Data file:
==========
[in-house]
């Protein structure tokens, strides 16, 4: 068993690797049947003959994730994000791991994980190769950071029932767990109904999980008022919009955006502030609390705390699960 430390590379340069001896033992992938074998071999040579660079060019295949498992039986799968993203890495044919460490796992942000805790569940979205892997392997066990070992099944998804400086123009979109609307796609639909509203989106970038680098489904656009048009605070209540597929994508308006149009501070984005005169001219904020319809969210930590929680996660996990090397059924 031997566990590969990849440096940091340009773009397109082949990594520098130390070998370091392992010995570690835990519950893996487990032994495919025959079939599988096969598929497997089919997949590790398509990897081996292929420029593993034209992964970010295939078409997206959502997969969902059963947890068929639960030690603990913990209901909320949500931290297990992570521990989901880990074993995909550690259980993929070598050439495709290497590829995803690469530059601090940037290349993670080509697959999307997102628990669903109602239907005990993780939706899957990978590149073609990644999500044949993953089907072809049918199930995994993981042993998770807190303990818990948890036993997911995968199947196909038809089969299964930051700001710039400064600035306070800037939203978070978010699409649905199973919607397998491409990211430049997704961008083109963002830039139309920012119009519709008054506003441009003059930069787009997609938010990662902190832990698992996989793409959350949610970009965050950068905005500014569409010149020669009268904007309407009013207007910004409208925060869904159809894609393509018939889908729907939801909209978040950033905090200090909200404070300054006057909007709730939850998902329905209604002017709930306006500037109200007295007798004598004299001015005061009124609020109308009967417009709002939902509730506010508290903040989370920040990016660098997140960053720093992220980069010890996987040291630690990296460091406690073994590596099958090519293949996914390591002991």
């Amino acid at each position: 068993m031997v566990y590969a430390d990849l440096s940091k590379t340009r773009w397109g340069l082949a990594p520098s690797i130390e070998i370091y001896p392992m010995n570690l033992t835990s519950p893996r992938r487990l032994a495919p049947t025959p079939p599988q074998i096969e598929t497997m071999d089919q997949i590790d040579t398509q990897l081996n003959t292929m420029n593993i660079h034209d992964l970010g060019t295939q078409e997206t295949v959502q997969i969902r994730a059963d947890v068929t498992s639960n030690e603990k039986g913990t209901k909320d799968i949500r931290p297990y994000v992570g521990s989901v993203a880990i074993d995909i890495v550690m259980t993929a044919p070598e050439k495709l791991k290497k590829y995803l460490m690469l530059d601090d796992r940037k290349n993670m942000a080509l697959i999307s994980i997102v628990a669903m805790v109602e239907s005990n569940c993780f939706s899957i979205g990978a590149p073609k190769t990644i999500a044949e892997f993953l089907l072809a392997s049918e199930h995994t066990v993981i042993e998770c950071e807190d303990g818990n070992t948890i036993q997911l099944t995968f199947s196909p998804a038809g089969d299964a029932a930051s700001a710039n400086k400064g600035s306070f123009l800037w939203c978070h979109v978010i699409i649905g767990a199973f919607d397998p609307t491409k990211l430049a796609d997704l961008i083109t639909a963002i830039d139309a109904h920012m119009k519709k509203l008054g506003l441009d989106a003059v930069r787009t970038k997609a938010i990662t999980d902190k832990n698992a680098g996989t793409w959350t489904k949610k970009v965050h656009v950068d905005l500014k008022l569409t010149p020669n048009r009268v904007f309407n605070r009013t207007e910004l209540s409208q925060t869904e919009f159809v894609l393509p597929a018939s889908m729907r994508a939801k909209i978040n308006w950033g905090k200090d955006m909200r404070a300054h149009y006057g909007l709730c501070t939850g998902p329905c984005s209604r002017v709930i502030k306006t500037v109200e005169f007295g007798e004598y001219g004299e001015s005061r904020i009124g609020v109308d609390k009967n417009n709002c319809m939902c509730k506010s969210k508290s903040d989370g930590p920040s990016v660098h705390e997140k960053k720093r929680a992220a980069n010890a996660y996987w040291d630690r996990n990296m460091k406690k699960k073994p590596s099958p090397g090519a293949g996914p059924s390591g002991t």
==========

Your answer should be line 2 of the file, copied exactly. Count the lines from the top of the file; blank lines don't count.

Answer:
């Protein structure tokens, strides 16, 4: 068993690797049947003959994730994000791991994980190769950071029932767990109904999980008022919009955006502030609390705390699960 430390590379340069001896033992992938074998071999040579660079060019295949498992039986799968993203890495044919460490796992942000805790569940979205892997392997066990070992099944998804400086123009979109609307796609639909509203989106970038680098489904656009048009605070209540597929994508308006149009501070984005005169001219904020319809969210930590929680996660996990090397059924 031997566990590969990849440096940091340009773009397109082949990594520098130390070998370091392992010995570690835990519950893996487990032994495919025959079939599988096969598929497997089919997949590790398509990897081996292929420029593993034209992964970010295939078409997206959502997969969902059963947890068929639960030690603990913990209901909320949500931290297990992570521990989901880990074993995909550690259980993929070598050439495709290497590829995803690469530059601090940037290349993670080509697959999307997102628990669903109602239907005990993780939706899957990978590149073609990644999500044949993953089907072809049918199930995994993981042993998770807190303990818990948890036993997911995968199947196909038809089969299964930051700001710039400064600035306070800037939203978070978010699409649905199973919607397998491409990211430049997704961008083109963002830039139309920012119009519709008054506003441009003059930069787009997609938010990662902190832990698992996989793409959350949610970009965050950068905005500014569409010149020669009268904007309407009013207007910004409208925060869904159809894609393509018939889908729907939801909209978040950033905090200090909200404070300054006057909007709730939850998902329905209604002017709930306006500037109200007295007798004598004299001015005061009124609020109308009967417009709002939902509730506010508290903040989370920040990016660098997140960053720093992220980069010890996987040291630690990296460091406690073994590596099958090519293949996914390591002991």